His work is one of the most sought after in the world, with his Tryptich 1976 making $86.3m (€60.1) when it was bought by Roman Abramovich  - the Chelsea FC owner - in 2008 at Sotheby's in New York

The auction takes place on June 28 at Christie's, London.

- James J Gibbons









  Post-War and Contemporary Art Evening Auction


   Sale 7977 / Lot 15, 28 June 2011, King Street, London 


  Francis Bacon (1909 - 1992)  Study for a Portrait






                        Study for a Portrait 1953 Francis Bacon




Sold £17,961,250

Lot Description

Francis Bacon (1909-1992) 
Study for a Portrait 
oil on canvas 
78 x 54in. (198 x 137.5cm.) 
Painted in 1953

Special Notice

VAT rate of 5% is payable on hammer price and at 20% on the buyer's premium.


Rodrigo Moynihan, London.
Louis Le Brocquy, Carros (Alpes Maritimes).
Marlborough Fine Art Ltd., London.
Acquired from the above by the present owner in 1984.

Pre-Lot Text




W. Lewis, The Demon of Progress in the Arts, London 1954, no. 4 (illustrated, titled Man in a Chair).
J. Rothenstein and R. Alley, Francis Bacon Catalogue Raisonné, London 1964, no. 78 (illustrated, unpaged).
D. Ades and A. Forge, Francis Bacon, London 1985, no. 23 (illustrated in colour, unpaged). 



London, Institute of Contemporary Arts, Francis Bacon, 1955, no. 10.
Paris, Galerie Maeght, Francis Bacon, 1966. This exhibition later travelled to Rome, Marlborough Galleria d'Arte; London, Marlborough Fine Art Ltd. and Siegen, Oberes Schloss.
Tokyo, National Museum of Modern Art, Francis Bacon: Paintings 1945-1982, 1983. This exhibition later travelled to Kyoto, National Museum of Modern Art and Nagoya, Aichi Prefectural Art Gallery.
Basel, Galerie Beyeler, Francis Bacon, Retrospektive, 1987, no. 6 (illustrated in colour, unpaged).
Vienna, Kunsthistorisches Museum,
 Francis Bacon and the Tradition of Art, 2003-04, no. 89 (illustrated in colour, p. 237). This exhibition later travelled to Basel, Fondation Beyeler.
London, Tate Britain, Francis Bacon, 2008-09 (illustrated in colour, p. 131). This exhibition later travelled to Madrid, Museo Nacional del Prado and New York, The Metropolitan Museum of Art.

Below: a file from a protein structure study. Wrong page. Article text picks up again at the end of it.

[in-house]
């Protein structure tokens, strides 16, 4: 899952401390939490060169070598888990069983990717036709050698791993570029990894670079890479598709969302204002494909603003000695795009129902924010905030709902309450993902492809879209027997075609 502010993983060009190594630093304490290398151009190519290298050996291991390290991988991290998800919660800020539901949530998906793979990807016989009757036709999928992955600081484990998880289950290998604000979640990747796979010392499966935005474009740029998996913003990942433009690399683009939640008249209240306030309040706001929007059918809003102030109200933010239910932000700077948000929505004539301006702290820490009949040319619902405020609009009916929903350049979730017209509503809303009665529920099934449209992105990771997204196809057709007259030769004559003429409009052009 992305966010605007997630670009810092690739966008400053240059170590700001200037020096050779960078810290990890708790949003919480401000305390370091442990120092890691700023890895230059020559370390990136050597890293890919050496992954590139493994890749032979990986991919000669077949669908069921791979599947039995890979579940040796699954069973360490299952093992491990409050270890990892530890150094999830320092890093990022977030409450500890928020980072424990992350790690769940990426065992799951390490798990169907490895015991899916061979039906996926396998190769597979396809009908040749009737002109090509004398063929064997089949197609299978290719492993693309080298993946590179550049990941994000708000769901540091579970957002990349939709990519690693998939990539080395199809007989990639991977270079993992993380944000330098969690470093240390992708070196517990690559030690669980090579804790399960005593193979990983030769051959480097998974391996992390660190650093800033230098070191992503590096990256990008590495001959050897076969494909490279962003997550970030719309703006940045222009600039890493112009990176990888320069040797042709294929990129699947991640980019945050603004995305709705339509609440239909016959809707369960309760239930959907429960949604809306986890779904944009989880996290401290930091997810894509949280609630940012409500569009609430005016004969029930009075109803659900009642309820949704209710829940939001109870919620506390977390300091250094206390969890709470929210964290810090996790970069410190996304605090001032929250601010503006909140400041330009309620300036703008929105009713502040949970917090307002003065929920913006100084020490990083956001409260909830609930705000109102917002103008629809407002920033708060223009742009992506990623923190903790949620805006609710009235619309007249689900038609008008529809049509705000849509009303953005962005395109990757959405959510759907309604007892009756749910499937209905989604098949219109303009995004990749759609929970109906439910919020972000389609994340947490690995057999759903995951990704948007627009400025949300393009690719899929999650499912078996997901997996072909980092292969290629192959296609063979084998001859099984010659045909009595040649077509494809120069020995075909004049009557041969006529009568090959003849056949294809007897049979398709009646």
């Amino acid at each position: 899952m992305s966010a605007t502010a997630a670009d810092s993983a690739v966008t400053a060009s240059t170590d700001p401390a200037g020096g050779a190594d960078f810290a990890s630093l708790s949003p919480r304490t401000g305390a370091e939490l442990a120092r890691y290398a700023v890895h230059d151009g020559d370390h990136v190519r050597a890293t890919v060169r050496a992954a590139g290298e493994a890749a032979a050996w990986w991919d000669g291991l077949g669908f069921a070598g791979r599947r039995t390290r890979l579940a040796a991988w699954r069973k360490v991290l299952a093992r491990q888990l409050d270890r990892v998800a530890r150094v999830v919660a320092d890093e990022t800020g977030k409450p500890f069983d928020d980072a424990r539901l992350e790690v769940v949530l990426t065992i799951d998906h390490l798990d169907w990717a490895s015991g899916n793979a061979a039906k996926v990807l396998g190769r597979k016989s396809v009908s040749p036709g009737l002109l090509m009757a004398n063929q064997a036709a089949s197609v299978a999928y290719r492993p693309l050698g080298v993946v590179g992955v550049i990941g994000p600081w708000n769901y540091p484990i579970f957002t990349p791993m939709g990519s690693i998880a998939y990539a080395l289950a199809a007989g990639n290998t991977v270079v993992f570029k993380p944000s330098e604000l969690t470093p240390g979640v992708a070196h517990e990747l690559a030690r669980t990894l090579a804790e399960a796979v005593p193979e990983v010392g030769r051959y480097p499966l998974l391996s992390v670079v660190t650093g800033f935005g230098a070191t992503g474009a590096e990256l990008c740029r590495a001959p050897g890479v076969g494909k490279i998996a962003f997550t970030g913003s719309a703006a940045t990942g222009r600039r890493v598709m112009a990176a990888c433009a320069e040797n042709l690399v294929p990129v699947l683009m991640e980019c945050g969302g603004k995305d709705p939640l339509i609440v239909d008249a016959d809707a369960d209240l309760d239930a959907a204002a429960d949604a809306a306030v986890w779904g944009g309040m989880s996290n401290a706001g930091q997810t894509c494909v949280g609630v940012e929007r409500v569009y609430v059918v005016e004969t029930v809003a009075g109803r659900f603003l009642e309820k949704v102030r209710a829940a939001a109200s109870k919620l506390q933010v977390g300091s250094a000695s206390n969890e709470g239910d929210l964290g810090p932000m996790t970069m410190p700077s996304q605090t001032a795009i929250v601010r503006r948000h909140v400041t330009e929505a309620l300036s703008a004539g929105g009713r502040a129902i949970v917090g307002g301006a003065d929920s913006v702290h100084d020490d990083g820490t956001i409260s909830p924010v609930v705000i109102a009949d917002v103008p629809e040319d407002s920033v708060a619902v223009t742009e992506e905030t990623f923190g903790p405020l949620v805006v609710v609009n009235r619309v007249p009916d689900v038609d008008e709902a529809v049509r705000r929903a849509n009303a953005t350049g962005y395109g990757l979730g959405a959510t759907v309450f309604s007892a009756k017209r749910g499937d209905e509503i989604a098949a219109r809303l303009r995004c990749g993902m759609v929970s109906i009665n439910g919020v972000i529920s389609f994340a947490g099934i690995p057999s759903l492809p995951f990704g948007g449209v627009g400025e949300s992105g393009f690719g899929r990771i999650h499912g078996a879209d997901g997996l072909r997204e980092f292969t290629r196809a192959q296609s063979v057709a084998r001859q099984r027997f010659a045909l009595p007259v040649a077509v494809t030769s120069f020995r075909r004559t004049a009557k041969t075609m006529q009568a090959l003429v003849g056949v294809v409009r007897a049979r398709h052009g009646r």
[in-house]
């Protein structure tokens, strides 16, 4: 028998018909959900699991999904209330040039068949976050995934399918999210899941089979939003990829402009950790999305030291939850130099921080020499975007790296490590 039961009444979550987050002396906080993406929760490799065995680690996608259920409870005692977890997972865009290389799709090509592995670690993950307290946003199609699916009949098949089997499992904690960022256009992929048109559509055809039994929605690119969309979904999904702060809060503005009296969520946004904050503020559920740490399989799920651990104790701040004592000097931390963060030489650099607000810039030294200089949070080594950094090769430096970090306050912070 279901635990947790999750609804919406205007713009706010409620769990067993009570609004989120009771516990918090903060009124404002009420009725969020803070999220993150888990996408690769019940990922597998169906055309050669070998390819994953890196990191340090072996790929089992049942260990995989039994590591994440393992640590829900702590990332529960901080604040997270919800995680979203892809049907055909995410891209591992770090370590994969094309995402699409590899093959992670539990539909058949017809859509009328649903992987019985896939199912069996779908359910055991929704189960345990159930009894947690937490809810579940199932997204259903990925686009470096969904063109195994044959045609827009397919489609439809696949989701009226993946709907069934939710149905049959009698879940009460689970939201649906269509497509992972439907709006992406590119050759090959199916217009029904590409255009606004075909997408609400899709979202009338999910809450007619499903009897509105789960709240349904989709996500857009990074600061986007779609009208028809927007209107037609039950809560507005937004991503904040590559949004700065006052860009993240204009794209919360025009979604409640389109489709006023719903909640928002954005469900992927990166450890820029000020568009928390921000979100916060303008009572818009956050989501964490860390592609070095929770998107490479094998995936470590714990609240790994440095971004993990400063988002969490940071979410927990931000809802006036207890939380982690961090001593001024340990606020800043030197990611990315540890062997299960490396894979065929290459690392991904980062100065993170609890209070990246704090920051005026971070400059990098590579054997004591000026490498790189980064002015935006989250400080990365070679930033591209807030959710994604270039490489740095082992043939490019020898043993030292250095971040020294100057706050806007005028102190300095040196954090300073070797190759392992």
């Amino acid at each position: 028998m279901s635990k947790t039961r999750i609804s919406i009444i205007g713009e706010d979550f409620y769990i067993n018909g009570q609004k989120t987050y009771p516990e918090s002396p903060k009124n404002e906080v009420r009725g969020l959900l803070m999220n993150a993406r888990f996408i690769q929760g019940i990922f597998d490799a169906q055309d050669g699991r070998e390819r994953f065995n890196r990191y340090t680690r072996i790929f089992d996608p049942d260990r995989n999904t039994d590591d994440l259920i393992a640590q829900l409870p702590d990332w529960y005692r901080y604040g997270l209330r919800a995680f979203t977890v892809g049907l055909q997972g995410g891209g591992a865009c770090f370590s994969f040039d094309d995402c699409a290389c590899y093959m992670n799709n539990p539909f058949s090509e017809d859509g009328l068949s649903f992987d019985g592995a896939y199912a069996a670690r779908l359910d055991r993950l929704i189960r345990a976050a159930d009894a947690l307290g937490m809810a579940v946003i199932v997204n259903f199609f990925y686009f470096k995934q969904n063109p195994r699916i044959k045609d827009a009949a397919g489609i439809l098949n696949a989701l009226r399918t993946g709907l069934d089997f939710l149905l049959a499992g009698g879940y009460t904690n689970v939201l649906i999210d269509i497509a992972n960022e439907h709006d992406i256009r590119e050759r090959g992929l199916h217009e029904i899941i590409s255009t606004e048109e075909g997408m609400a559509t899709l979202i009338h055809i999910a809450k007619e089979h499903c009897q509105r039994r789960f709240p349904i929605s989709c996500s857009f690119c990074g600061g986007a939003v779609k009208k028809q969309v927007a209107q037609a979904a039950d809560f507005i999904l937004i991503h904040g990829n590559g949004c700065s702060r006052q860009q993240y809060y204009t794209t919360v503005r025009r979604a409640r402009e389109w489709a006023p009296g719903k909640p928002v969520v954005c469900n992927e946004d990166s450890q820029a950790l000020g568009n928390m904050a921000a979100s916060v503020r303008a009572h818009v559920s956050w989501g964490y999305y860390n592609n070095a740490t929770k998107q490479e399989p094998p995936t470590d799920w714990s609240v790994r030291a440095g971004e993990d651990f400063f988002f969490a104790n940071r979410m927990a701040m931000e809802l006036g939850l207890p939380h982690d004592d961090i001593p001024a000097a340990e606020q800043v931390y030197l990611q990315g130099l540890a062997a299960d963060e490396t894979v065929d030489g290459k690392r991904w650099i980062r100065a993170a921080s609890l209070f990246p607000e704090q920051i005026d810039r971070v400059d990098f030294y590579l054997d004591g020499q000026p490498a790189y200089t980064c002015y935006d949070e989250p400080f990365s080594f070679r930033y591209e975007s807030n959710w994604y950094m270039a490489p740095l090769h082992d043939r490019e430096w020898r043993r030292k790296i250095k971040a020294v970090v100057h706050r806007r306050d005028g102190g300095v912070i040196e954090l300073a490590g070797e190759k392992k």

Lot Notes

'He managed in the course of 1953 to produce over twenty pictures in an annus mirabilis as inventive as it was prolific' 
(M. Peppiatt, Francis Bacon in the 1950s, exh. cat., Sainsbury Centre for Visual Arts, Norwich 2006, p. 33)

Situated between the seminal first series of Popes in 1953 and the landmark suite of Man in Blue paintings in 1954, Study for a Portrait represents a highly significant moment in Francis Bacon's oeuvre. Its vast scale makes it larger than most of the aforementioned, with Bacon making full use of the painting's extraordinary atmosphere to comment on the state of man in existentialist post-war Europe. Study for a Portrait is the last painting that Bacon created in his studio at the Royal College of Art, which Rodrigo Moynihan lent to him between 1951-53. It is imbued with all the pioneering works he created there including the Papal portraits and his first ever triptych portrait realised in 1953, Three Studies of the Human Head. All of these works were cast against the exquisite backdrop of his unique, ethereal liquid blue paint so expertly applied in Study for a Portrait. The painting has a distinguished and exclusive heritage of artistic ownership. Rodrigo Moynihan was the first owner and it later belonged to Louis Le Brocquy, the renowned Irish painter, who was the last to keep it before its acquisition by the present owner in 1984.

Enshrouded by a sea of midnight blue, Bacon artfully depicts a besuited man, seated on a gilded armchair evocative of a Papal throne. With his disdainful gaze cast through lightly rimmed, pince-nez glasses, the man imports an aura of authority, isolated and enclosed within the cage of Bacon's architectural spaceframe. His atmosphere is dark, rendered through washes of blue-black oil and turpentine saturated on canvas. The twilight of the painting is broken up by striations of pale parallel lines, evocative of the folds of rich drapery depicted in the artist's studies of Velazquez's portrait of Pope Innocent X. Highlights adorn the man's armchair with flashes of ochre tracing its contours like some golden throne for a ruling leader or the corporate seat of the trenchant capitalist. As David Sylvester has described, 'in these claustrophobic curtained settings, there loom up before us beings whose shadowy, ambiguous, unexpected presence takes command of any setting they survey, making real beings seem like shadows. They are as appalling as they are compelling, for these are creatures faced with their tragic destiny' (D. Sylvester, 'Francis Bacon', The British Pavilion: Exhibition of Works by Nicholson, Bacon, Freud, Venice XXVII Biennale, Venice 1954). In Study for a Portrait, Bacon imports a sense of the era's European post-war existentialism, cutting through the veneers of civilised society to distil the raw and visceral qualities of the human character onto canvas. As Michael Peppiatt has suggested, 'Bacon's genius was to have found a single image through which he could express the whole range of his most extreme emotions: fear, disdain, hate, lust, and even a fierce kind of love' (M. Peppiatt, Francis Bacon in the 1950s, exh. cat., Sainsbury Centre for Visual Arts, Norwich 2006, p. 26).